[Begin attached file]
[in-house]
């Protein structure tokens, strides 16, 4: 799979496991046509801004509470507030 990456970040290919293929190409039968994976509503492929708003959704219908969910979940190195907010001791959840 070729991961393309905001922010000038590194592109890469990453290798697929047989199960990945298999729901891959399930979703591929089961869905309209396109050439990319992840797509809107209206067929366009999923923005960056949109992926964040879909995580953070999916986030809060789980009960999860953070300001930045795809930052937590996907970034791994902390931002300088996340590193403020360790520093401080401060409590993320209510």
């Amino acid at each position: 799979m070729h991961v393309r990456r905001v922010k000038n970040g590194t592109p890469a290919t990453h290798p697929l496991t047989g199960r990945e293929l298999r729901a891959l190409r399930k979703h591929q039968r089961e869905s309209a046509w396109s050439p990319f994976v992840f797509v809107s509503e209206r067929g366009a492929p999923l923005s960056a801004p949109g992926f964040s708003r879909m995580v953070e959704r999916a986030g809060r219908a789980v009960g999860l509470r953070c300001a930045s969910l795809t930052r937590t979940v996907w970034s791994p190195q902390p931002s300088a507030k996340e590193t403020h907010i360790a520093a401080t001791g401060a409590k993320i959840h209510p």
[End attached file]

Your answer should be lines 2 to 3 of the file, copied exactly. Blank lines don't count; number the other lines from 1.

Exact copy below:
């Protein structure tokens, strides 16, 4: 799979496991046509801004509470507030 990456970040290919293929190409039968994976509503492929708003959704219908969910979940190195907010001791959840 070729991961393309905001922010000038590194592109890469990453290798697929047989199960990945298999729901891959399930979703591929089961869905309209396109050439990319992840797509809107209206067929366009999923923005960056949109992926964040879909995580953070999916986030809060789980009960999860953070300001930045795809930052937590996907970034791994902390931002300088996340590193403020360790520093401080401060409590993320209510």
């Amino acid at each position: 799979m070729h991961v393309r990456r905001v922010k000038n970040g590194t592109p890469a290919t990453h290798p697929l496991t047989g199960r990945e293929l298999r729901a891959l190409r399930k979703h591929q039968r089961e869905s309209a046509w396109s050439p990319f994976v992840f797509v809107s509503e209206r067929g366009a492929p999923l923005s960056a801004p949109g992926f964040s708003r879909m995580v953070e959704r999916a986030g809060r219908a789980v009960g999860l509470r953070c300001a930045s969910l795809t930052r937590t979940v996907w970034s791994p190195q902390p931002s300088a507030k996340e590193t403020h907010i360790a520093a401080t001791g401060a409590k993320i959840h209510p």